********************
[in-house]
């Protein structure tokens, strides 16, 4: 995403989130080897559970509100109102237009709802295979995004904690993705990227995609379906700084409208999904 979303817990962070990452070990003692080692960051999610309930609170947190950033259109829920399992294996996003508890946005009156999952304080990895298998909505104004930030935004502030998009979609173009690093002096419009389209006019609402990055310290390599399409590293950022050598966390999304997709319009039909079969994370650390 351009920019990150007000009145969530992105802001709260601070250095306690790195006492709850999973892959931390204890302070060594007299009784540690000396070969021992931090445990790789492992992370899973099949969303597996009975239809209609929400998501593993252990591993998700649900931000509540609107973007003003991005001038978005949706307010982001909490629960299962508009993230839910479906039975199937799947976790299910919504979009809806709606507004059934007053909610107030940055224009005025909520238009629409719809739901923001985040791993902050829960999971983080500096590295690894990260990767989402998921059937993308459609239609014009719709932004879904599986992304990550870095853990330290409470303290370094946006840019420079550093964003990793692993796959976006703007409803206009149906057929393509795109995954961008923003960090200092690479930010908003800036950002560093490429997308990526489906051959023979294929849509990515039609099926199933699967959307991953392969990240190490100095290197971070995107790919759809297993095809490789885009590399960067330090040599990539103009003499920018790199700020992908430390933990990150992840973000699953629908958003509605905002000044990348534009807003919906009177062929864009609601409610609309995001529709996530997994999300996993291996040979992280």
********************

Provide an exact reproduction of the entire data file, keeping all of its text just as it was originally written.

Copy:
[in-house]
């Protein structure tokens, strides 16, 4: 995403989130080897559970509100109102237009709802295979995004904690993705990227995609379906700084409208999904 979303817990962070990452070990003692080692960051999610309930609170947190950033259109829920399992294996996003508890946005009156999952304080990895298998909505104004930030935004502030998009979609173009690093002096419009389209006019609402990055310290390599399409590293950022050598966390999304997709319009039909079969994370650390 351009920019990150007000009145969530992105802001709260601070250095306690790195006492709850999973892959931390204890302070060594007299009784540690000396070969021992931090445990790789492992992370899973099949969303597996009975239809209609929400998501593993252990591993998700649900931000509540609107973007003003991005001038978005949706307010982001909490629960299962508009993230839910479906039975199937799947976790299910919504979009809806709606507004059934007053909610107030940055224009005025909520238009629409719809739901923001985040791993902050829960999971983080500096590295690894990260990767989402998921059937993308459609239609014009719709932004879904599986992304990550870095853990330290409470303290370094946006840019420079550093964003990793692993796959976006703007409803206009149906057929393509795109995954961008923003960090200092690479930010908003800036950002560093490429997308990526489906051959023979294929849509990515039609099926199933699967959307991953392969990240190490100095290197971070995107790919759809297993095809490789885009590399960067330090040599990539103009003499920018790199700020992908430390933990990150992840973000699953629908958003509605905002000044990348534009807003919906009177062929864009609601409610609309995001529709996530997994999300996993291996040979992280």